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The deck, with glove, or hat, or handkerchief, Still waving, as the fits and stirs of his mind Could best express how slow his soul sail'd on, How swift his ship.

CYMBELINE, A. 1, s. 4.


I WOULD have broke mine eye-strings; crack'd them, but

To look upon him;

till the diminution

Of space had pointed him sharp as my needle;
Nay, follow'd him, till he had melted from
The smallness of a gnat to air; and then
Have turn'd mine eye, and wept.

CYMBELINE, A. 1, s. 4.


MADAM, you have bereft me of all words,
Only my blood speaks to you in 'my veins :
And there is such confusion in my powers,
As, after some oration fairly spoke
By a beloved prince, there doth appear
Among the buzzing pleased multitude;
Where every something, being blent together,
Turns to a wild of nothing, save of joy,

Express'd, and not express'd.



OBERON. Go thy way: thou shalt not from

this grove,

Till I torment thee for this injury.—

My gentle Puck, come hither: Thou remember'st
Since once I sat upon a promontory,
And heard a mermaid, on a dolphin's back,
Uttering such dulcet and harmonious breath,
That the rude sea grew civil at her song;
And certain stars shot madly from their spheres,
To hear the sea-maid's musick.


I remember.

ОВЕ. That very time I saw, (but thou could'st not,)

Flying between the cold moon and the earth,
Cupid all arm'd a certain aim he took
At a fair vestal, throned by the west;

And loos'd his love-shaft smartly from his bow,
As it should pierce a hundred thousand hearts:
But I might see young Cupid's fiery shaft
Quench'd in the chaste beams of the wat❜ry


And the imperial vot'ress passed on,

In maiden meditation, fancy-free.

Yet mark'd I where the bolt of Cupid fell:
It fell upon a little western flower,—

Before, milk-white; now purple with love's wound,

And maidens call it love-in-idleness.

Fetch me that flower; the herb I show'd thee


The juice of it on sleeping eye-lids laid,
Will make or man or woman madly dote
Upon the next live creature that it sees.
Fetch me this herb: and be thou here again,
Ere the leviathan can swim a league.

Having once this juice,

I'll watch Titania when she is asleep,
And drop the liquor of it in her eyes:
The next thing then she waking looks upon,

(Be it on lion, bear, or wolf, or bull,
On meddling monkey, or on busy ape,)
She shall pursue it with the soul of love.
And ere I take this charm off from her sight,
(As I can take it, with another herb,)
I'll make her render up her page to me.


LOVE'S WISDOM AND PRESCIENCE. LYSANDER. Fair love, you faint with wandering in the wood;

And to speak troth, I have forgot our way; We'll rest us, Hermia, if you think it good, And tarry for the comfort of the day.

HERMIA. Be it so, Lysander, find you out a bed, For I upon this bank will rest my head.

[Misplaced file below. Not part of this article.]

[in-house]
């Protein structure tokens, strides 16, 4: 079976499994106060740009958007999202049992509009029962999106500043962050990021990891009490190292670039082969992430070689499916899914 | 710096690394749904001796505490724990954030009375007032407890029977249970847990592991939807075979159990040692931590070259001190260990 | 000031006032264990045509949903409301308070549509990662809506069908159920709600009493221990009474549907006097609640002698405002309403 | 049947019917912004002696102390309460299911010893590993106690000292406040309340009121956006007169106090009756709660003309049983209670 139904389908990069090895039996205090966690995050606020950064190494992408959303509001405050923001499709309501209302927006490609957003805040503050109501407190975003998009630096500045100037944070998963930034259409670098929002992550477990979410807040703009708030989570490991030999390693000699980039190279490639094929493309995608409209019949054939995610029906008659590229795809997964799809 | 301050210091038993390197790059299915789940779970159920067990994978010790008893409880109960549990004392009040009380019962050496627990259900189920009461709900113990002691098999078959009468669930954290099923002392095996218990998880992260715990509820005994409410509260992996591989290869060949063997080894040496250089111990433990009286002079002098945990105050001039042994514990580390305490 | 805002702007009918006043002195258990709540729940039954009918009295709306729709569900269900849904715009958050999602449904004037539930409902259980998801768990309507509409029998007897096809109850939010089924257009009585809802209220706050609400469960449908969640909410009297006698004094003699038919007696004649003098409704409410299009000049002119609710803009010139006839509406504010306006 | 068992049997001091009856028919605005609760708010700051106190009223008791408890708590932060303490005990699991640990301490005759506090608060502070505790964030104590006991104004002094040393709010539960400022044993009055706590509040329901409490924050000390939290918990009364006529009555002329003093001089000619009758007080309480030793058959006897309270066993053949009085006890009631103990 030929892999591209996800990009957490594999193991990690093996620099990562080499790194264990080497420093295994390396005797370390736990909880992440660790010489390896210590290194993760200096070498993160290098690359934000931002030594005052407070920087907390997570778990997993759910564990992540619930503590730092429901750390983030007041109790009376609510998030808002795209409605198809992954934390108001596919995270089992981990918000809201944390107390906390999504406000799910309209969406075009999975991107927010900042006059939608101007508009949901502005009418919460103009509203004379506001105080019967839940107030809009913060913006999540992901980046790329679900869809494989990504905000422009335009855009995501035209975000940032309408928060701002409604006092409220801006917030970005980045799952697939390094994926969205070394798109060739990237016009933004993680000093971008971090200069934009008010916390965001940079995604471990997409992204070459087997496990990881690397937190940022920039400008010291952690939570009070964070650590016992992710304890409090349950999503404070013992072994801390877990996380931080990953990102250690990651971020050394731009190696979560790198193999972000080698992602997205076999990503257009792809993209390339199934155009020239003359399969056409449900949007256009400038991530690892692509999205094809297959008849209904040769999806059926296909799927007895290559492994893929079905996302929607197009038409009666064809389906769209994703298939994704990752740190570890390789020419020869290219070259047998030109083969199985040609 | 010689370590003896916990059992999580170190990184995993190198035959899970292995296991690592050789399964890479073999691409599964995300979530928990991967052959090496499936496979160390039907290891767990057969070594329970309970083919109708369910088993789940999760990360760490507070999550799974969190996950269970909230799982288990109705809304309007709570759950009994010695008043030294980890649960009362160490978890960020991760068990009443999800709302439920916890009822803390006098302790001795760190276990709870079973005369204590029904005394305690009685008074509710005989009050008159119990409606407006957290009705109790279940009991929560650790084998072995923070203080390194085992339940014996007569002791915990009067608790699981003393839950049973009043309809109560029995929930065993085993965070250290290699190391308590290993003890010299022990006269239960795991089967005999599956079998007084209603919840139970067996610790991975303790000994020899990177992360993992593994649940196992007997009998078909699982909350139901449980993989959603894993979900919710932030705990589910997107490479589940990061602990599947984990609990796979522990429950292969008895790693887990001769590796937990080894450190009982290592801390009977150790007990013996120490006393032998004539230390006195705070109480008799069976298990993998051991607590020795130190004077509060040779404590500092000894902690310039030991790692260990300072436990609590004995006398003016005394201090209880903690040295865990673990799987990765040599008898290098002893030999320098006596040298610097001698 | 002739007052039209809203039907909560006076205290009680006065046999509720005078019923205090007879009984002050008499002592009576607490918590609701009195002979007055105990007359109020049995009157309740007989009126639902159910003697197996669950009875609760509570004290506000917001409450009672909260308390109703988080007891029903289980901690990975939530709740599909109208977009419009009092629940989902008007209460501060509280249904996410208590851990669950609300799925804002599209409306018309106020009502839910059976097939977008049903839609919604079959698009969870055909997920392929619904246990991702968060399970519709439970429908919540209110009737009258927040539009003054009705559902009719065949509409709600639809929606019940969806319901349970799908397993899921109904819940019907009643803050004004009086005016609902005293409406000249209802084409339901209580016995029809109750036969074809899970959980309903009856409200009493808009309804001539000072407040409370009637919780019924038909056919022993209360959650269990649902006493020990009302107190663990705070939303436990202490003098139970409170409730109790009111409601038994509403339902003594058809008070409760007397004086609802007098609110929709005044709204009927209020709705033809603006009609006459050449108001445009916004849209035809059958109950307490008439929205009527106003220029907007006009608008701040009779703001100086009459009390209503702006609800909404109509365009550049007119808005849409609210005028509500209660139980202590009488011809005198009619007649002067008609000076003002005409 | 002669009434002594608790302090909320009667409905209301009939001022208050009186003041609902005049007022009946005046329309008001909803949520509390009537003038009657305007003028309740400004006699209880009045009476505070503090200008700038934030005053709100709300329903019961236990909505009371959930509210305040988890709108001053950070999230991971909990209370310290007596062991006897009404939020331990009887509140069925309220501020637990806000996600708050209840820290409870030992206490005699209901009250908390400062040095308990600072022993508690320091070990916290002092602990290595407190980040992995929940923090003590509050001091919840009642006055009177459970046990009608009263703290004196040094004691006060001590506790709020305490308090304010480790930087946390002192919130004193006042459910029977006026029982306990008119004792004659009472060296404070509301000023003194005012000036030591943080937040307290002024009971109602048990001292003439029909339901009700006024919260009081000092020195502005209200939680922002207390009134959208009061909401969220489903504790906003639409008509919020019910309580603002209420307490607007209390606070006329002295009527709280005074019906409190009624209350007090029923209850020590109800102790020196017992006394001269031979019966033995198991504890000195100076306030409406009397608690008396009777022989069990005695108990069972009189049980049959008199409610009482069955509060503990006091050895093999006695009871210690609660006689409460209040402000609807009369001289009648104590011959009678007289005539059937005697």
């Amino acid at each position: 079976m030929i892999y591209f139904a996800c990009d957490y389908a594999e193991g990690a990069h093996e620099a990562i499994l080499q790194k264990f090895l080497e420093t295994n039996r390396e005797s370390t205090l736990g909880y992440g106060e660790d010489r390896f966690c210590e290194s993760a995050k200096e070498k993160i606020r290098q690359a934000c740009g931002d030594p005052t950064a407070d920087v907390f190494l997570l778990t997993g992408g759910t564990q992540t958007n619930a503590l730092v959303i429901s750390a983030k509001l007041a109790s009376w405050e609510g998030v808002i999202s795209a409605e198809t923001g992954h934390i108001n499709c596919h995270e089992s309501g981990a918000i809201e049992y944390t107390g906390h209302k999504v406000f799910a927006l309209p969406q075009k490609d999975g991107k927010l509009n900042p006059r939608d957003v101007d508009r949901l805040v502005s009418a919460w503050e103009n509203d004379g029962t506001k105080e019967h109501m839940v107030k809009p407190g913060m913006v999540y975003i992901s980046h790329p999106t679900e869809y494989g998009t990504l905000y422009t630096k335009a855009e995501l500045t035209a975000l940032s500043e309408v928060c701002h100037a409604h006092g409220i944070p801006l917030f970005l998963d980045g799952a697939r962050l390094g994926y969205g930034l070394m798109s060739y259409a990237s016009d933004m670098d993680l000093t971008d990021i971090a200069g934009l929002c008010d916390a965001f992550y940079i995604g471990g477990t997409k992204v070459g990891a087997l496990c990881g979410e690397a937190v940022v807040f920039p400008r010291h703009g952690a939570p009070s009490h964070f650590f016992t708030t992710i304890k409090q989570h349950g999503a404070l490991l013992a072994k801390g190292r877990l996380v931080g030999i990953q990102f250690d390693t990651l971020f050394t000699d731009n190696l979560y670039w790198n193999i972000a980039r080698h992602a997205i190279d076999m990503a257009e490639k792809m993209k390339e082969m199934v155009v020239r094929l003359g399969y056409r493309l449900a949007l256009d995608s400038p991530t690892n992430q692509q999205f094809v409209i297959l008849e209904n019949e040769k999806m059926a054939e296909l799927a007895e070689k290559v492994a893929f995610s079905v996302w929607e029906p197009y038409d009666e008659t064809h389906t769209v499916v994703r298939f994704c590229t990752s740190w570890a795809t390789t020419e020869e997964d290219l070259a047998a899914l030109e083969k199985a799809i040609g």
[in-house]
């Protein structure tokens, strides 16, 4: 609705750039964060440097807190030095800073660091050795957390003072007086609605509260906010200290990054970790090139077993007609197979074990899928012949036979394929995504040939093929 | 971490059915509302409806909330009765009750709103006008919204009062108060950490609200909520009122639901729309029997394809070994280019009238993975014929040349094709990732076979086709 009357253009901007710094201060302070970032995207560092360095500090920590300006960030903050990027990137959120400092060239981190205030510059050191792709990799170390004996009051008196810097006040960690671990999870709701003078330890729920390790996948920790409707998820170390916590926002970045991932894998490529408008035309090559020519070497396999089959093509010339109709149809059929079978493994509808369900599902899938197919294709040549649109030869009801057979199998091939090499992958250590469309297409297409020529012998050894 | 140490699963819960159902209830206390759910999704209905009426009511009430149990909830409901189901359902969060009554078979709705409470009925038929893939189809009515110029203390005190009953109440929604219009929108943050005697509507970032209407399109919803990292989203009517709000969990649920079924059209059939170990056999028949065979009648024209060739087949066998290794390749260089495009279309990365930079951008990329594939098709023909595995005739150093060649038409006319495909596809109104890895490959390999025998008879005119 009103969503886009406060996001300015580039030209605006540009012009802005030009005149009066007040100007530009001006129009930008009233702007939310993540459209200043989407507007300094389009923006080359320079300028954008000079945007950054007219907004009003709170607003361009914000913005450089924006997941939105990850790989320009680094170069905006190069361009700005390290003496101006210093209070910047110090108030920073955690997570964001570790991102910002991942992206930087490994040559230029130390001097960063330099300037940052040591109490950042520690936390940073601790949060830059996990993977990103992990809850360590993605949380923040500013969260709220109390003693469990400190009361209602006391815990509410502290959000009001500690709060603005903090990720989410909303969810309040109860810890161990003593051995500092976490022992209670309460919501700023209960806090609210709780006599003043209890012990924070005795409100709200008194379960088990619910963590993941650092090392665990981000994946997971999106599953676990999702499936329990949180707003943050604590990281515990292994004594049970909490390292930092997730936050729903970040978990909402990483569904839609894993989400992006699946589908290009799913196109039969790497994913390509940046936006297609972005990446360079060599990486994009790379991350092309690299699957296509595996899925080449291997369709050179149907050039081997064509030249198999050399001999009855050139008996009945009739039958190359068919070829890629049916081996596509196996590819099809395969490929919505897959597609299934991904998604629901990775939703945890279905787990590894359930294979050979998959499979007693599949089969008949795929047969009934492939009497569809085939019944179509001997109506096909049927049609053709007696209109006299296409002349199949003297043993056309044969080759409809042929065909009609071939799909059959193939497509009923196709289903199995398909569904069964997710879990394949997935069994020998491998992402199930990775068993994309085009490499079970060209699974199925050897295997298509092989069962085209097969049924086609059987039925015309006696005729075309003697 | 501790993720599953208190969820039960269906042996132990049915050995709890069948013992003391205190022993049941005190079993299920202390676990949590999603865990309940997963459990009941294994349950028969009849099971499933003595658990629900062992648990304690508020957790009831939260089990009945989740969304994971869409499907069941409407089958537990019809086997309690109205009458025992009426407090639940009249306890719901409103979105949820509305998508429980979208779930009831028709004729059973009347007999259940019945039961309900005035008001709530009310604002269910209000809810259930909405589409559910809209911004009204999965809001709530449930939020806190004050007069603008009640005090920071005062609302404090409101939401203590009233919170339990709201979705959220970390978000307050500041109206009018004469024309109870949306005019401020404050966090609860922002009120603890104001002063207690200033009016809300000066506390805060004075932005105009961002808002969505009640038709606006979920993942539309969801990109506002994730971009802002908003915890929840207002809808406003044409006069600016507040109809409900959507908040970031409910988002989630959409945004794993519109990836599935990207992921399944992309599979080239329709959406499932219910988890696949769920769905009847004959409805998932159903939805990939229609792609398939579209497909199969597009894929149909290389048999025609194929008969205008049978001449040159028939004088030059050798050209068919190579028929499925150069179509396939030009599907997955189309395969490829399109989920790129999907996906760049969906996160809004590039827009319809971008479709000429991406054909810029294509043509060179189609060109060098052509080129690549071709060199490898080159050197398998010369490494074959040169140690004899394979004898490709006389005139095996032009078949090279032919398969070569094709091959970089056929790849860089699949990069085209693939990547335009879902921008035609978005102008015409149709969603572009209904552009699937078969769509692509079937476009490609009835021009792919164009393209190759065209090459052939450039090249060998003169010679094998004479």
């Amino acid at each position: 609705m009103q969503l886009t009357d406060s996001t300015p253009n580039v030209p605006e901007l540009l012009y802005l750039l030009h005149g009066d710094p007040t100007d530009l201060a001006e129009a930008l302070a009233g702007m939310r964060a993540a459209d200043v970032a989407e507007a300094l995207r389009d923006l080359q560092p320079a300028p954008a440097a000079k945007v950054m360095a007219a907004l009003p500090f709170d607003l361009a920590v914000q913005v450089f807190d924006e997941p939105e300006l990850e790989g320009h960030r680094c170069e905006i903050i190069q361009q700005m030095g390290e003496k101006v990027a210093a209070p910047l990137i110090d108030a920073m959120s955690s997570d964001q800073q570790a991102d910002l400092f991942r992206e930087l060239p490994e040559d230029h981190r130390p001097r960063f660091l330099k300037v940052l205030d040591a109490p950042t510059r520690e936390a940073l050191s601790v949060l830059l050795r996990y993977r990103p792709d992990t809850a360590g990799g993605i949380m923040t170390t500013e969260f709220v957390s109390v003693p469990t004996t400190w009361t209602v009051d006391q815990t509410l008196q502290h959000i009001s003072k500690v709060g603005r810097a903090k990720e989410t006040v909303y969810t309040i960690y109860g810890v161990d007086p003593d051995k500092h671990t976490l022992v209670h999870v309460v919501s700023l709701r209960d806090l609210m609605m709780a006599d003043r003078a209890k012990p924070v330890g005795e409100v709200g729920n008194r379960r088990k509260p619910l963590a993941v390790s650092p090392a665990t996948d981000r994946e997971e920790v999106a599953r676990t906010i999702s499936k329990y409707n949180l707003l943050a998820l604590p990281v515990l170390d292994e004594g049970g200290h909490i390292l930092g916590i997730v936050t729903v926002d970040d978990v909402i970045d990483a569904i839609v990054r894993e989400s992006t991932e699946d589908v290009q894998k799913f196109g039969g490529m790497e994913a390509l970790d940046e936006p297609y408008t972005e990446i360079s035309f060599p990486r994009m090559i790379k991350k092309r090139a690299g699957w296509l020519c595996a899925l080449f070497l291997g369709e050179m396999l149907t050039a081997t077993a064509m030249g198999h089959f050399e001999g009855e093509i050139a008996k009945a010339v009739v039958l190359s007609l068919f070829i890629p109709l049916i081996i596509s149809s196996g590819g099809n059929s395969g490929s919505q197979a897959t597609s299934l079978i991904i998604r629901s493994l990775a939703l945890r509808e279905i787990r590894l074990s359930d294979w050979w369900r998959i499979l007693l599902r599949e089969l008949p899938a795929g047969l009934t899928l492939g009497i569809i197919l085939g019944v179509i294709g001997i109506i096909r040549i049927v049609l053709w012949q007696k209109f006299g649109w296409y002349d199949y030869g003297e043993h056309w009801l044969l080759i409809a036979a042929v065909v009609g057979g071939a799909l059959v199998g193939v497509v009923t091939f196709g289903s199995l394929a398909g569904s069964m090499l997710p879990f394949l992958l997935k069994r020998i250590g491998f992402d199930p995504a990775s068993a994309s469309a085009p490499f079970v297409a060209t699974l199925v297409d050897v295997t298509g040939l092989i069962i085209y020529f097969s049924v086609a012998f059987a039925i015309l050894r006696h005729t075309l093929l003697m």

Lys. One turf shall serve as pillow for us both;

One heart, one bed, two bosoms and one troth. HER. Nay, good Lysander; for my sake, my dear,

Lie further off yet, do not lie so near.

LYS. O, take the sense, sweet, of my

Love takes the meaning, in love's conference.
I mean, that my heart unto yours is knit ;

So that but one heart we can make of it:
Two bosoms interchained with an oath;
So then, two bosoms, and a single troth.
Then, by your side no bed-room me deny ;
For, lying so, Hermia, I do not lie.

HER. Lysander riddles very prettily:Now much beshrew my manners and my pride, If Hermia meant to say, Lysander lied.

But, gentle friend, for love and courtesy
Lie further off; in human modesty
Such separation, as, may well be said,
Becomes a virtuous bachelor and a maid :
So far be distant; and good night, sweet friend:
Thy love ne'er alter, till thy sweet life end!
Lys. Amen, Amen, to that fair prayer, say I;
And then end life, when I end loyalty!
Here is my bed:
: Sleep give thee all his rest!
HER. With half that wish the wisher's eyes
be press'd!


MAIDS LIKE NOT MAUDLINS. SILVIUS. Sweet Phebe, do not scorn me; do not, Phebe:

Say, that

you love me not; but say not so In bitterness: The common executioner, Whose heart the accustom'd sight of death makes hard,

Falls not the axe upon the humbled neck,
But first begs pardon; Will you sterner be
Than he that dies and lives by bloody drops ?

Enter ROSALIND, CELIA, and CORIN, at a distance.

PHEBE. I would not be thy executioner; I fly thee, for I would not injure thee. Thou tell'st me, there is murder in mine eye: 'Tis pretty, sure, and very probable,

That eyes, that are the frail'st and softest things,

Who shut their coward gates on atomies,— Should be call'd tyrants, butchers, murderers! Now I do frown on thee with all my heart;

And, if mine eyes can wound, now let them kill
Now counterfeit to swoon; why, now fall down;
Or, if thou can'st not, O, for shame, for shame,
Lie not, to say mine eyes are murderers.

Now show the wound mine eye hath made in thee:

Scratch thee but with a pin, and there remains Some scar of it; lean but upon a rush,

The cicatrice and capable impressure

Thy palm some moment keeps: but now mine


Which I have darted at thee, hurt thee not;
Nor, I am sure, there is no force in eyes

That can do hurt.


O dear Phebe,

If ever, (as that ever may be near,)

You meet in some fresh cheek the power of fancy, Then shall you know the wounds invisible

That love's keen arrows make.


But, till that time

Come not thou near me: and, when that time


Afflict me with thy mocks, pity me not;

As, till that time, I shall not pity thee. ROSALIND. And why, I pray you? [Advancing.] Who might be your mother,

That you insult, exult, and all at once, Over the wretched? What though you have more beauty,

(As, by my faith, I see no more in


Than without candle may go dark to bed,)
Must you be therefore proud and pitiless ?
Why, what means this? Why do you look on me?
I see no more in you, than in the ordinary
Of nature's sale-work:-Od's my little life!

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